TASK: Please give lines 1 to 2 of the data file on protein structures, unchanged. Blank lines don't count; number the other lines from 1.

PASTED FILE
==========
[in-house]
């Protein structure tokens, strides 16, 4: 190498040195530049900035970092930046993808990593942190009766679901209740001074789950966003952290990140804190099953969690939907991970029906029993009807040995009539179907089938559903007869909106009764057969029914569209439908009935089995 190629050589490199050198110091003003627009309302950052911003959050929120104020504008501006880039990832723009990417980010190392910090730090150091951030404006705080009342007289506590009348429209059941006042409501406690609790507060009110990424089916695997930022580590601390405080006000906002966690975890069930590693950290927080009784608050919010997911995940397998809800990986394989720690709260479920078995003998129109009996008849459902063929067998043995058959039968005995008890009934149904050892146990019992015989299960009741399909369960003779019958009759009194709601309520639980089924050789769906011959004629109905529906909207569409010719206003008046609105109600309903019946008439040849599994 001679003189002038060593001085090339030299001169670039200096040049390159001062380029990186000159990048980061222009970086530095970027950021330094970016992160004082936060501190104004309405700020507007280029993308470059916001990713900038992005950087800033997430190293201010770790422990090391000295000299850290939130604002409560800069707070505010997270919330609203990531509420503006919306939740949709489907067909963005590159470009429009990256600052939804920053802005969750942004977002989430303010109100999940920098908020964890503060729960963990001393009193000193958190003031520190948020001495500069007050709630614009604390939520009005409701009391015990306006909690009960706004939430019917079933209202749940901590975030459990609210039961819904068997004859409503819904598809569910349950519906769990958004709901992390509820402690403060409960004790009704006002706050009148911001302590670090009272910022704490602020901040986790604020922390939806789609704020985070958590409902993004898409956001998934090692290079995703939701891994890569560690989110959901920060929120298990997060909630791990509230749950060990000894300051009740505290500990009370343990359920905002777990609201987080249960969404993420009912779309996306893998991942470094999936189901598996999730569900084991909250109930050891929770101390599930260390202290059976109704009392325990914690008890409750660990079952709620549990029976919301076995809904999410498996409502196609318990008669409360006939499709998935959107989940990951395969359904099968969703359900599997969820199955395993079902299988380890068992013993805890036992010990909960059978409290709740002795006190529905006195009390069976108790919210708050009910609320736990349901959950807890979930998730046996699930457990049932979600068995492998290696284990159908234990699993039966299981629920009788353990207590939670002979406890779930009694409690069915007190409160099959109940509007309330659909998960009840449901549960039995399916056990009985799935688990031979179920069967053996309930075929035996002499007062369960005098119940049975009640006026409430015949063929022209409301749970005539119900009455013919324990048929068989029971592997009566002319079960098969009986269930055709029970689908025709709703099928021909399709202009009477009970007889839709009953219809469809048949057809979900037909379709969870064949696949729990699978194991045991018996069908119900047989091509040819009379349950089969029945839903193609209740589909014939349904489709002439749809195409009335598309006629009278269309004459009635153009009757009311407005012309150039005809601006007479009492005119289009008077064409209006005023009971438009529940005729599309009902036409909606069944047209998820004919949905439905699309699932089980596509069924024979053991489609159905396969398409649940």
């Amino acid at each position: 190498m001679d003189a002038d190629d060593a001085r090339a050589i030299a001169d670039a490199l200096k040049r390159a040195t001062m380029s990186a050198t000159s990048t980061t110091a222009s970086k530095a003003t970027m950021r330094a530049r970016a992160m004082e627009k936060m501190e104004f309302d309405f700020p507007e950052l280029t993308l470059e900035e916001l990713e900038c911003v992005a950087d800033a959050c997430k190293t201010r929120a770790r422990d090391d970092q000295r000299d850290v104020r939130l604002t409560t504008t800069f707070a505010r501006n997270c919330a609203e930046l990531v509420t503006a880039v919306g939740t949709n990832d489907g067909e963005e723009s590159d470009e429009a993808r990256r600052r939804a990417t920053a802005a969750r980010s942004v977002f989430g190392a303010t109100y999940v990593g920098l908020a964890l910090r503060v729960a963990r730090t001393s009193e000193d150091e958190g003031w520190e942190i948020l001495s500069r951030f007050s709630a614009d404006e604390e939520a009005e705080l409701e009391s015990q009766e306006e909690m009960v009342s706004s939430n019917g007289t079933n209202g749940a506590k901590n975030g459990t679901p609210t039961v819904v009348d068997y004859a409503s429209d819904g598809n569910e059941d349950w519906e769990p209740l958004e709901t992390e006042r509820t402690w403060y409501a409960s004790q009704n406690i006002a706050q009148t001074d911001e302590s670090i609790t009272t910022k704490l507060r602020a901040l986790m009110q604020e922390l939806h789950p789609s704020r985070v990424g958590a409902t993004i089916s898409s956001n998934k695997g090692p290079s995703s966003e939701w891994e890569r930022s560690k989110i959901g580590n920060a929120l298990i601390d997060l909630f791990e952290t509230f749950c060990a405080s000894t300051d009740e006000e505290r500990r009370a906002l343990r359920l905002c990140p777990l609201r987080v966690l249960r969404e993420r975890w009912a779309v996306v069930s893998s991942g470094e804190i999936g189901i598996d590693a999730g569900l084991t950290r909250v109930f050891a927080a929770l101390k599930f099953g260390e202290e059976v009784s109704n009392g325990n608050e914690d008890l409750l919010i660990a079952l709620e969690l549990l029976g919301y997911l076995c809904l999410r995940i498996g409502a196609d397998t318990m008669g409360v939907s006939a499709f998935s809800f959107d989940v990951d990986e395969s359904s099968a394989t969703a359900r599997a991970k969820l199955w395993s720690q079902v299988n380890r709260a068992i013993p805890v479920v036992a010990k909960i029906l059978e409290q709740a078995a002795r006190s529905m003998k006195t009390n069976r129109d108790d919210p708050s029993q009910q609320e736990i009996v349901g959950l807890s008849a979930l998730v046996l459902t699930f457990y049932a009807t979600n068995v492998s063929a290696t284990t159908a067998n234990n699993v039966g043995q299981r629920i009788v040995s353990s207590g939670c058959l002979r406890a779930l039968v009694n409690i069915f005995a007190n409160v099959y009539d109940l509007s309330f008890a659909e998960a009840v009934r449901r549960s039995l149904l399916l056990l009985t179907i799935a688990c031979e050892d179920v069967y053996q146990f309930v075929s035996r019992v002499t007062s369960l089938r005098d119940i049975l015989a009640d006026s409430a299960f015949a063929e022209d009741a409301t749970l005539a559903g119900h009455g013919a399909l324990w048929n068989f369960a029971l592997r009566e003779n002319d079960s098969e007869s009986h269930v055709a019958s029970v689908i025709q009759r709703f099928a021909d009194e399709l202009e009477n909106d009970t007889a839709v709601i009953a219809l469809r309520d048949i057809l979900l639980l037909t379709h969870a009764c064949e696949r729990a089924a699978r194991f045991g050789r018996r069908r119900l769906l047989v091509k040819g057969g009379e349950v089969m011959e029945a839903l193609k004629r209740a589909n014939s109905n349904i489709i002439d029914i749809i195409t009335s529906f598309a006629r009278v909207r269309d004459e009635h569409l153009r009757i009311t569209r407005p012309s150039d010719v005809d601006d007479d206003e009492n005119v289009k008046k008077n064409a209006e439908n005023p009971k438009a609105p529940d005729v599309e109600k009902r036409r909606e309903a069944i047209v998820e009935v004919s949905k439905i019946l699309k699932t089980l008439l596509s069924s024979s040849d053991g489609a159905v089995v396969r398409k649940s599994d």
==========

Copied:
[in-house]
């Protein structure tokens, strides 16, 4: 190498040195530049900035970092930046993808990593942190009766679901209740001074789950966003952290990140804190099953969690939907991970029906029993009807040995009539179907089938559903007869909106009764057969029914569209439908009935089995 190629050589490199050198110091003003627009309302950052911003959050929120104020504008501006880039990832723009990417980010190392910090730090150091951030404006705080009342007289506590009348429209059941006042409501406690609790507060009110990424089916695997930022580590601390405080006000906002966690975890069930590693950290927080009784608050919010997911995940397998809800990986394989720690709260479920078995003998129109009996008849459902063929067998043995058959039968005995008890009934149904050892146990019992015989299960009741399909369960003779019958009759009194709601309520639980089924050789769906011959004629109905529906909207569409010719206003008046609105109600309903019946008439040849599994 001679003189002038060593001085090339030299001169670039200096040049390159001062380029990186000159990048980061222009970086530095970027950021330094970016992160004082936060501190104004309405700020507007280029993308470059916001990713900038992005950087800033997430190293201010770790422990090391000295000299850290939130604002409560800069707070505010997270919330609203990531509420503006919306939740949709489907067909963005590159470009429009990256600052939804920053802005969750942004977002989430303010109100999940920098908020964890503060729960963990001393009193000193958190003031520190948020001495500069007050709630614009604390939520009005409701009391015990306006909690009960706004939430019917079933209202749940901590975030459990609210039961819904068997004859409503819904598809569910349950519906769990958004709901992390509820402690403060409960004790009704006002706050009148911001302590670090009272910022704490602020901040986790604020922390939806789609704020985070958590409902993004898409956001998934090692290079995703939701891994890569560690989110959901920060929120298990997060909630791990509230749950060990000894300051009740505290500990009370343990359920905002777990609201987080249960969404993420009912779309996306893998991942470094999936189901598996999730569900084991909250109930050891929770101390599930260390202290059976109704009392325990914690008890409750660990079952709620549990029976919301076995809904999410498996409502196609318990008669409360006939499709998935959107989940990951395969359904099968969703359900599997969820199955395993079902299988380890068992013993805890036992010990909960059978409290709740002795006190529905006195009390069976108790919210708050009910609320736990349901959950807890979930998730046996699930457990049932979600068995492998290696284990159908234990699993039966299981629920009788353990207590939670002979406890779930009694409690069915007190409160099959109940509007309330659909998960009840449901549960039995399916056990009985799935688990031979179920069967053996309930075929035996002499007062369960005098119940049975009640006026409430015949063929022209409301749970005539119900009455013919324990048929068989029971592997009566002319079960098969009986269930055709029970689908025709709703099928021909399709202009009477009970007889839709009953219809469809048949057809979900037909379709969870064949696949729990699978194991045991018996069908119900047989091509040819009379349950089969029945839903193609209740589909014939349904489709002439749809195409009335598309006629009278269309004459009635153009009757009311407005012309150039005809601006007479009492005119289009008077064409209006005023009971438009529940005729599309009902036409909606069944047209998820004919949905439905699309699932089980596509069924024979053991489609159905396969398409649940």